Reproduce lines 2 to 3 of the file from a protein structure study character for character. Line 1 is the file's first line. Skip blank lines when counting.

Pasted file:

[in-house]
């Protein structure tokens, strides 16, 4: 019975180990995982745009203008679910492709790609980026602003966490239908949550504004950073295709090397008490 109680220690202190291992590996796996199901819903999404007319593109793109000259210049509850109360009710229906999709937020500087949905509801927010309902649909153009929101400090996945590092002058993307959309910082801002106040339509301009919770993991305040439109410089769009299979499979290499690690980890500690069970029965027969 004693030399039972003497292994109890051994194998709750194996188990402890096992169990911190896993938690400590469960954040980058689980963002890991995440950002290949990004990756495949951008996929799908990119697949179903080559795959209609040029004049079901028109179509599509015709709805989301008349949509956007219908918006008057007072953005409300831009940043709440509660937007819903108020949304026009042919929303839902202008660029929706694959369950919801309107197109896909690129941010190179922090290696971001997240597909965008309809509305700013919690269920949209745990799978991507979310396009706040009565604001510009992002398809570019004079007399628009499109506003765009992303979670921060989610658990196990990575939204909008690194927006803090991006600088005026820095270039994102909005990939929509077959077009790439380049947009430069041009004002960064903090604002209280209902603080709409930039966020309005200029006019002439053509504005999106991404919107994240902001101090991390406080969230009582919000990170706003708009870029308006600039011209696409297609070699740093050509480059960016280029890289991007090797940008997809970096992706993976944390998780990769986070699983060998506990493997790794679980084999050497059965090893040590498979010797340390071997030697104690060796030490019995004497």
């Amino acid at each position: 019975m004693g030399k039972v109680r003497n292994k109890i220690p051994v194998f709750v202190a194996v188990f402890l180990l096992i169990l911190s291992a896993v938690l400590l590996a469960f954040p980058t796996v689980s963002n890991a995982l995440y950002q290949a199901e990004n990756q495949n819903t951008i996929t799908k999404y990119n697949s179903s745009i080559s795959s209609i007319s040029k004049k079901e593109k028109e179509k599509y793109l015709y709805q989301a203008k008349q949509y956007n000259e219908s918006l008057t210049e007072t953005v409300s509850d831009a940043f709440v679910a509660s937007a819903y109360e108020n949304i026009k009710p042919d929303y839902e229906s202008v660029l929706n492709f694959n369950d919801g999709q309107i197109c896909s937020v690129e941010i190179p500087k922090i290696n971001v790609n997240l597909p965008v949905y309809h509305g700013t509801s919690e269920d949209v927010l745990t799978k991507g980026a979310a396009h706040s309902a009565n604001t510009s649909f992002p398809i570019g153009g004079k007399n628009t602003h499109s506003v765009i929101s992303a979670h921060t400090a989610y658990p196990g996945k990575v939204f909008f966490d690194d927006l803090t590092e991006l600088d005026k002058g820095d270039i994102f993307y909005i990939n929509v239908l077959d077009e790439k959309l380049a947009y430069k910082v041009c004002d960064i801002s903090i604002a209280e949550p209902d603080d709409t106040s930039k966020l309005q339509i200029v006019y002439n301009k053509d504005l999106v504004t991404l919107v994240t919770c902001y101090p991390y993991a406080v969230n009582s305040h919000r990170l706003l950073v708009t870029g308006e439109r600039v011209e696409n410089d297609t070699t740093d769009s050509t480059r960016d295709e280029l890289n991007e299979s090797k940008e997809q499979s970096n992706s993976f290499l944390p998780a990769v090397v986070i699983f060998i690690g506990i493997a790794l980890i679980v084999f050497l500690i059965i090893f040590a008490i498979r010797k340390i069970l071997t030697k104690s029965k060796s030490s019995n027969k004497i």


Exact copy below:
């Protein structure tokens, strides 16, 4: 019975180990995982745009203008679910492709790609980026602003966490239908949550504004950073295709090397008490 109680220690202190291992590996796996199901819903999404007319593109793109000259210049509850109360009710229906999709937020500087949905509801927010309902649909153009929101400090996945590092002058993307959309910082801002106040339509301009919770993991305040439109410089769009299979499979290499690690980890500690069970029965027969 004693030399039972003497292994109890051994194998709750194996188990402890096992169990911190896993938690400590469960954040980058689980963002890991995440950002290949990004990756495949951008996929799908990119697949179903080559795959209609040029004049079901028109179509599509015709709805989301008349949509956007219908918006008057007072953005409300831009940043709440509660937007819903108020949304026009042919929303839902202008660029929706694959369950919801309107197109896909690129941010190179922090290696971001997240597909965008309809509305700013919690269920949209745990799978991507979310396009706040009565604001510009992002398809570019004079007399628009499109506003765009992303979670921060989610658990196990990575939204909008690194927006803090991006600088005026820095270039994102909005990939929509077959077009790439380049947009430069041009004002960064903090604002209280209902603080709409930039966020309005200029006019002439053509504005999106991404919107994240902001101090991390406080969230009582919000990170706003708009870029308006600039011209696409297609070699740093050509480059960016280029890289991007090797940008997809970096992706993976944390998780990769986070699983060998506990493997790794679980084999050497059965090893040590498979010797340390071997030697104690060796030490019995004497």
């Amino acid at each position: 019975m004693g030399k039972v109680r003497n292994k109890i220690p051994v194998f709750v202190a194996v188990f402890l180990l096992i169990l911190s291992a896993v938690l400590l590996a469960f954040p980058t796996v689980s963002n890991a995982l995440y950002q290949a199901e990004n990756q495949n819903t951008i996929t799908k999404y990119n697949s179903s745009i080559s795959s209609i007319s040029k004049k079901e593109k028109e179509k599509y793109l015709y709805q989301a203008k008349q949509y956007n000259e219908s918006l008057t210049e007072t953005v409300s509850d831009a940043f709440v679910a509660s937007a819903y109360e108020n949304i026009k009710p042919d929303y839902e229906s202008v660029l929706n492709f694959n369950d919801g999709q309107i197109c896909s937020v690129e941010i190179p500087k922090i290696n971001v790609n997240l597909p965008v949905y309809h509305g700013t509801s919690e269920d949209v927010l745990t799978k991507g980026a979310a396009h706040s309902a009565n604001t510009s649909f992002p398809i570019g153009g004079k007399n628009t602003h499109s506003v765009i929101s992303a979670h921060t400090a989610y658990p196990g996945k990575v939204f909008f966490d690194d927006l803090t590092e991006l600088d005026k002058g820095d270039i994102f993307y909005i990939n929509v239908l077959d077009e790439k959309l380049a947009y430069k910082v041009c004002d960064i801002s903090i604002a209280e949550p209902d603080d709409t106040s930039k966020l309005q339509i200029v006019y002439n301009k053509d504005l999106v504004t991404l919107v994240t919770c902001y101090p991390y993991a406080v969230n009582s305040h919000r990170l706003l950073v708009t870029g308006e439109r600039v011209e696409n410089d297609t070699t740093d769009s050509t480059r960016d295709e280029l890289n991007e299979s090797k940008e997809q499979s970096n992706s993976f290499l944390p998780a990769v090397v986070i699983f060998i690690g506990i493997a790794l980890i679980v084999f050497l500690i059965i090893f040590a008490i498979r010797k340390i069970l071997t030697k104690s029965k060796s030490s019995n027969k004497i």